Recalibrating Emergency Management: Lower The Bar

The overall sense I came home with from the 58th Annual IAEM Conference was our need to adjust how we think about Emergency Management.

(Part 1 of a 4-part series)

Going to a conference and coming home with a new idea is good. Going to a conference and coming back with a new perspective on something you thought you already knew about – that is better. Going to a conference and coming back with that prickly feeling something has changed but you just can’t quite put your finger on it … that is thought-provoking.

This much is a given: Emergency Management is changing. The question is how much and in what direction. During the 58th Annual IAEM Conference in San Antonio, Texas earlier this month there were discussions about those intractable issues that never go away: metrics (how do we measure what we do), a personality-driven office (sooner or later I have to go on vacation), using social media (it’s really a mindset, after all).

But the overall sense I came home with was our need to adjust how we think about emergency management; even for things as straightforward as how we approach community preparedness.

When FEMA Administrator Craig Fugate was taking questions after his keynote speech, someone in the audience asked him what we could do to get our communities to understand they need to be better prepared. His answer was swift. He said “Lower the bar“. I’d have to say there was a ripple of surprise through the audience.

Yes, Fugate has been preaching the ‘strengthen the communities’ message and ‘the public can’t look to the government for help’ message. But this message was directed to us Emergency Managers. has a list of 27 items recommended for a family emergency kit. Maybe some of you work in communities where families can afford the several hundred dollars to do that. I’ll bet most of you don’t.

“It isn’t what you can do but what your community can do,” he said. We should start with something simple, like … does a family have a plan to let each know they are ok after a disaster or emergency happens? If we can get our communities thinking at that level – and then we can raise the bar.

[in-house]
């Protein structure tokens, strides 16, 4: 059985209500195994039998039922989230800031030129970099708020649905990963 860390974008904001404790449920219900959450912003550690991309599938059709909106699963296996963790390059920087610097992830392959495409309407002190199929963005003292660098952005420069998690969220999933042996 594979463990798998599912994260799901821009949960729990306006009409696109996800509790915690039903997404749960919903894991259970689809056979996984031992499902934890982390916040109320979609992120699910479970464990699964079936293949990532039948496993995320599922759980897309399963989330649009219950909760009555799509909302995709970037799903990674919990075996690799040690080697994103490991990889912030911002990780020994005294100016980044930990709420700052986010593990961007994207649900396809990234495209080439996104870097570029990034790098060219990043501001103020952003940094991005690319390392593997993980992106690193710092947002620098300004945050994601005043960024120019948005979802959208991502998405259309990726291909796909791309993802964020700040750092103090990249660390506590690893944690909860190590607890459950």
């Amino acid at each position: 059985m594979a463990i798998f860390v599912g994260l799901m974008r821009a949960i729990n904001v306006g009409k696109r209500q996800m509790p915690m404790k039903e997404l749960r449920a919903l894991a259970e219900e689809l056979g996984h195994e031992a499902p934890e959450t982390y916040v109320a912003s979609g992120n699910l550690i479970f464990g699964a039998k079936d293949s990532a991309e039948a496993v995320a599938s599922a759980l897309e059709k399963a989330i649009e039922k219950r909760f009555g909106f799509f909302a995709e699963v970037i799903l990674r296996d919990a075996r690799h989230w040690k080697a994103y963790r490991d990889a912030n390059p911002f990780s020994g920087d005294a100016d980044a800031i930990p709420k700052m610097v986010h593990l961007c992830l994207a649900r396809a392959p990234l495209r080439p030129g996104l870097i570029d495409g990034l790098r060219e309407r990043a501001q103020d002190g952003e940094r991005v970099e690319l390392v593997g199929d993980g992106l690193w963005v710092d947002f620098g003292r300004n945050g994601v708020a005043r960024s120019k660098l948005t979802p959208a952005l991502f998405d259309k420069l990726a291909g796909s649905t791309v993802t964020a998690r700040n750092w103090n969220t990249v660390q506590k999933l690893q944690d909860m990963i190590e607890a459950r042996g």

How else can you simplify the process of getting your community prepared? The Florida Division of Emergency Management has a password-protected online tool for families to prepare a disaster plan. (Do you suppose it is a coincidence that Fugate was the EM Director in Florida before he went to FEMA? Probably not, because the City of Boston has one, too.

Many of my colleagues don’t think this is a valid viewpoint –the public is too convinced they can rely on the government to help them immediately and sufficiently.

I posed this question about ‘lowering the bar’ to my class of Master’s degree students in Emergency Management and lots of the replies mirrored the ones from my colleagues. A few were more thoughtful, like this one from Richard Soloman (a Captain with the Beverly Hills FD):

Abraham Maslow, in the Hierarchy of Needs (HN), identified the five levels of human development: physiological, safety, love/belonging, esteem and finally self-actualization. Director Fugate may be alluding to the current state of our country and the effect it is having on people's psyches. Many people are worried about their next meal, or losing their job, or home soon, and the thought of assembling an emergency survival kit, earthquake provisions, etc. may seem too daunting. Fugate is correlating survival (HN, level1) with preparedness (HN, safety: level 2) with their need for family (HN, Love/belonging: level 3) effectively combining the lowest two levels of Maslow’s Hierarchy and encouraging them upward, without creating more stress…”lower the bar".

Pretty smart, huh? Can we, as emergency managers, open our perspectives enough to believe an approach we HAVE been using might not work NOW?

There was also a presentation at the IAEM conference by Kelly Discount and Andrea Tennison of EMPOWER (Emergency Management Professional Organization for Women’s Enrichment). They presented a case study of partnering with a local Girl Scout troop in the D.C. to help them earn a badge, and turning it into a Youth Education Initiative, with a toolkit and a public safety announcement on YouTube that is just too cute!

Is using kids to get the message across now a stale idea? Or do we just have to change our perspectives. Another student in my master’s class put it this way:

After all, it was through education and the clarity of successive generations that we were able to change our views on smoking and on wearing seat-belts. We can do the same with expectations for individual responsibility for emergency preparedness

The point is whether we,as emergency managers, can challenge ourselves to look beyond our biases and really have a new perspective on what we do.



Recalibrating Emergency Management:

Part 1:  Lower The Bar
Part 2:  Challenge Your Expectations
Part 3:  Information Is Not The Same As Intelligence
Part 4:  Leverage Your Expertise